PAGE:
HI - Feds Consider Paintballs and Sponge Grenades to Thwart Endangered Monk Seals
Most commenters are against the idea but commercial fishermen and Wespac are in favor.
Federal officials are weighing whether fishers should be allowed to shoot paintballs and fire sponge grenades at critically endangered Hawaiian monk seals to stop them from damaging their fishing gear, stealing their catch or compromising safety.
The National Marine Fisheries Service is in the process of reviewing more than 300 public comments — mostly in opposition — that it received last fall on its proposed rule. Congressmen, environmentalists, Oahu students, Native Hawaiians and others bristled at the idea.
U.S. Rep. Raul Grijalva, who chairs the House Committee on Natural Resources, said he thinks the guidelines will only heighten conflict between humans and wildlife, and that the effects of the National Oceanic and Atmospheric Administration’s proposed deterrents are poorly understood.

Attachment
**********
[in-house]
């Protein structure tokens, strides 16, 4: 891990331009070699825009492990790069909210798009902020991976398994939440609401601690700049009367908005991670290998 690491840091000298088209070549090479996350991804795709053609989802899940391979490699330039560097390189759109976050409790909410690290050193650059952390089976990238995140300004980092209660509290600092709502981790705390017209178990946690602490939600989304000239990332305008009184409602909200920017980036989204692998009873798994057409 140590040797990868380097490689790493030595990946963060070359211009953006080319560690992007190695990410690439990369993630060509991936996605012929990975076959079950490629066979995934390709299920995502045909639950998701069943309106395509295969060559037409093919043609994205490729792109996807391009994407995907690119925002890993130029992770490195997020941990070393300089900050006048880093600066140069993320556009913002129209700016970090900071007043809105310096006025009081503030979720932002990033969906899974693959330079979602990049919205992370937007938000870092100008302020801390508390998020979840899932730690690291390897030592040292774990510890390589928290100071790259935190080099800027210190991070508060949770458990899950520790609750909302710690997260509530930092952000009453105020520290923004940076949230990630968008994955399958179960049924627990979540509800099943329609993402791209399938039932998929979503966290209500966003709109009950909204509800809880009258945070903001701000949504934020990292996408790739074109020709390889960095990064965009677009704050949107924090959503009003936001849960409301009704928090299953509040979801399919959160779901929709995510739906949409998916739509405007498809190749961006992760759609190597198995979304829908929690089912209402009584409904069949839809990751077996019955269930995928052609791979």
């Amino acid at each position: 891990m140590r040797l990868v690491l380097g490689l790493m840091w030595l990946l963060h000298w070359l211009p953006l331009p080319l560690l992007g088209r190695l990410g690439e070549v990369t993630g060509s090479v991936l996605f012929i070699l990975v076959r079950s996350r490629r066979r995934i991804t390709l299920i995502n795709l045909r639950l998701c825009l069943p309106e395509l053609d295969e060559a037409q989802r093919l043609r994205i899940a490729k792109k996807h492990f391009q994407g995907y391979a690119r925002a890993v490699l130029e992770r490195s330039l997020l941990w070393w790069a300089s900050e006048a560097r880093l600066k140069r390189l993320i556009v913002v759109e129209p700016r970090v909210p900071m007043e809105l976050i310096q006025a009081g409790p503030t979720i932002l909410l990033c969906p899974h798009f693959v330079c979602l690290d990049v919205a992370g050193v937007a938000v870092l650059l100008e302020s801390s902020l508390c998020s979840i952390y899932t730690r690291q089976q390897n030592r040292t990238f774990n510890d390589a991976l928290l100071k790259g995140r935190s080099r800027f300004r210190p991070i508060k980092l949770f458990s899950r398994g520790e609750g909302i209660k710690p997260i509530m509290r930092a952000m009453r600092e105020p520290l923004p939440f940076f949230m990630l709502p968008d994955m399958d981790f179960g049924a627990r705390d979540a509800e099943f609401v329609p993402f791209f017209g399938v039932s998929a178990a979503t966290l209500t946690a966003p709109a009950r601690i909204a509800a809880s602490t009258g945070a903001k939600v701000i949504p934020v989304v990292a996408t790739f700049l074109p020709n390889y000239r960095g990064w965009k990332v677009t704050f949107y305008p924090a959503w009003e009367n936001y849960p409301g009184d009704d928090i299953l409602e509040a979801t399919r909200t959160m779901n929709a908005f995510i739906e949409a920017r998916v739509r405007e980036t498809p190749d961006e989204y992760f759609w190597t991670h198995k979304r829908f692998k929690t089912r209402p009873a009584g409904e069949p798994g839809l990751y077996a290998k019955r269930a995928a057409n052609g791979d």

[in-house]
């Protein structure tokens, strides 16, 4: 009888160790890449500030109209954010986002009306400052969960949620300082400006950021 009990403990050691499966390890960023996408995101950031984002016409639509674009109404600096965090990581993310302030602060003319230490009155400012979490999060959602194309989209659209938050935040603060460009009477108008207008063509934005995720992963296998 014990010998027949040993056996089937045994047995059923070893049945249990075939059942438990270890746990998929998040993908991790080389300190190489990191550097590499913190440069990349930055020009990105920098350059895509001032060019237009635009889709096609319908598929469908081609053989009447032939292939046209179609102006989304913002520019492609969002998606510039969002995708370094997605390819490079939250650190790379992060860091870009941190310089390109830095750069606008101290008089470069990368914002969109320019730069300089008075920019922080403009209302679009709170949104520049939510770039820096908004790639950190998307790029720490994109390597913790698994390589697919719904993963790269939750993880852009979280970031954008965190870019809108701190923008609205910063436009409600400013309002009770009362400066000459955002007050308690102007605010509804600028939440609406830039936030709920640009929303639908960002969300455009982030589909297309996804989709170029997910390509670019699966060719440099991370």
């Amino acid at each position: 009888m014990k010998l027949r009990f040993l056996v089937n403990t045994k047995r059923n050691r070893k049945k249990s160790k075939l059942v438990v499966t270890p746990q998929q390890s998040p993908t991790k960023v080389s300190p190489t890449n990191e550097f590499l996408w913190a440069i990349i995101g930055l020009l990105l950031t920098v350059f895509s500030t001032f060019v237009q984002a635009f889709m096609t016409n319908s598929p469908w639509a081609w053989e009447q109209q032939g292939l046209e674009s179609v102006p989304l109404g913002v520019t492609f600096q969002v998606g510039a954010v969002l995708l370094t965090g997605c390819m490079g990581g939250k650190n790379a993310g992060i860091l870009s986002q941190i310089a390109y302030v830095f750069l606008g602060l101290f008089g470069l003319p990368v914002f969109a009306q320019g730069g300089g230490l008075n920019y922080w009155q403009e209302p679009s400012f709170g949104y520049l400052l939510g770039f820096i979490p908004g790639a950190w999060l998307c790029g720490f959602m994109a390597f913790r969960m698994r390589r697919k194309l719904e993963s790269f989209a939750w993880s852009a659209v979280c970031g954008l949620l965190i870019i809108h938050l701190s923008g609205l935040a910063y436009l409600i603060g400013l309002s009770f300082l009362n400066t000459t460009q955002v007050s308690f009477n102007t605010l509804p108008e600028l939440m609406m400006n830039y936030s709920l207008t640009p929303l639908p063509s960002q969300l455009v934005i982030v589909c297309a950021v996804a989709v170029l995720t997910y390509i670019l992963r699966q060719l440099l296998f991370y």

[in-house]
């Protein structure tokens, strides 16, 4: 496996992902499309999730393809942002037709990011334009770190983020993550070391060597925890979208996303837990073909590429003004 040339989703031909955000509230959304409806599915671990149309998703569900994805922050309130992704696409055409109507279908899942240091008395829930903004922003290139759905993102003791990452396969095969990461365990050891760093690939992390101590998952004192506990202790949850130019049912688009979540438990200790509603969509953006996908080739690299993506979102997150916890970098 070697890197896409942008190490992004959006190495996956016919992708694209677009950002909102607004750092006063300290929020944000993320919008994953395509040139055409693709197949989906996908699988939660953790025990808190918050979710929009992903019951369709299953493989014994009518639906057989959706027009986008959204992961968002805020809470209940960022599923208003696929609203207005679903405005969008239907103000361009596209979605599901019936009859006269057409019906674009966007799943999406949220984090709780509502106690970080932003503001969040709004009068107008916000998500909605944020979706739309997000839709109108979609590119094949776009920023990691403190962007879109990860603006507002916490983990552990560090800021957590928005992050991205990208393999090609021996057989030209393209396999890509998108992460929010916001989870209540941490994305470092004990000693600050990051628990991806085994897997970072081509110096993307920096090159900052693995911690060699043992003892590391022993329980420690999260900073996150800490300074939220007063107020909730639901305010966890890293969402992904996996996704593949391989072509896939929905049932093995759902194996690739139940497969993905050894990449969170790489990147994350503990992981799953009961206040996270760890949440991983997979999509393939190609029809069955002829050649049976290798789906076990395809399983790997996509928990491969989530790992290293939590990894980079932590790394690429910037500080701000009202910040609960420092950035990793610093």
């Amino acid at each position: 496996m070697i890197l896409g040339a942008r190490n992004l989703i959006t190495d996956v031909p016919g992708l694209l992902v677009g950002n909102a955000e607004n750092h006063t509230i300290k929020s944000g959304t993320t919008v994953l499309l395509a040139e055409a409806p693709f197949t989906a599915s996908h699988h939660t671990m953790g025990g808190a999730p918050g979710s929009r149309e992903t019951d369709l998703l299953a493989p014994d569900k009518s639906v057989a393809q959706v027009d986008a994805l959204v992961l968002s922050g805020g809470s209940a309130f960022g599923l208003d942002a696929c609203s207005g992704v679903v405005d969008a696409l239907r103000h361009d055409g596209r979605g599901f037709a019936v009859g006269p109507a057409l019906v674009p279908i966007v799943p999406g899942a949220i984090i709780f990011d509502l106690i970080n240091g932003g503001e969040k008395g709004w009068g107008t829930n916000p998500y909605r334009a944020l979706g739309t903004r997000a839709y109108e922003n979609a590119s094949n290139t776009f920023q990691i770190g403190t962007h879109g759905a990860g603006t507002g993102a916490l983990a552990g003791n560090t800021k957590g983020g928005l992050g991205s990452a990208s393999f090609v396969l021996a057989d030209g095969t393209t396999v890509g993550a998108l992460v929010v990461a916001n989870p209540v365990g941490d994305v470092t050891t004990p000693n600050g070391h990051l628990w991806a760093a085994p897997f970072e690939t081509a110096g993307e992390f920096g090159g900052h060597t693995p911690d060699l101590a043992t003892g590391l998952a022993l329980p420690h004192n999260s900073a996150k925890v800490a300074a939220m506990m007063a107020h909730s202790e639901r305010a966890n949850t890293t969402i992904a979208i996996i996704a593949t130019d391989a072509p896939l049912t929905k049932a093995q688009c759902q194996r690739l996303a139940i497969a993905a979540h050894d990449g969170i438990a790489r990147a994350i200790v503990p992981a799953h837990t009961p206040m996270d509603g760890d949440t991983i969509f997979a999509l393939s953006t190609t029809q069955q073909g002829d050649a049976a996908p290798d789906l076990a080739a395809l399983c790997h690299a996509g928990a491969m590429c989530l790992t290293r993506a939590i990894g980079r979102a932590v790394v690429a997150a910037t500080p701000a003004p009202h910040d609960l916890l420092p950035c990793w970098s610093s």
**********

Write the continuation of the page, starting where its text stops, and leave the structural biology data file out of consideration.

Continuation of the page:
“In the face of climate change, fishing, pollution, and other human pressures, marine mammals deserve more protections – not the unnecessary assault and harassment proposed by NOAA,” he told NOAA.
Commercial fishers and the head of the Western Pacific Regional Fishery Management Council, which advises NOAA on how to manage 1.5 million square miles of ocean, support the proposed rule.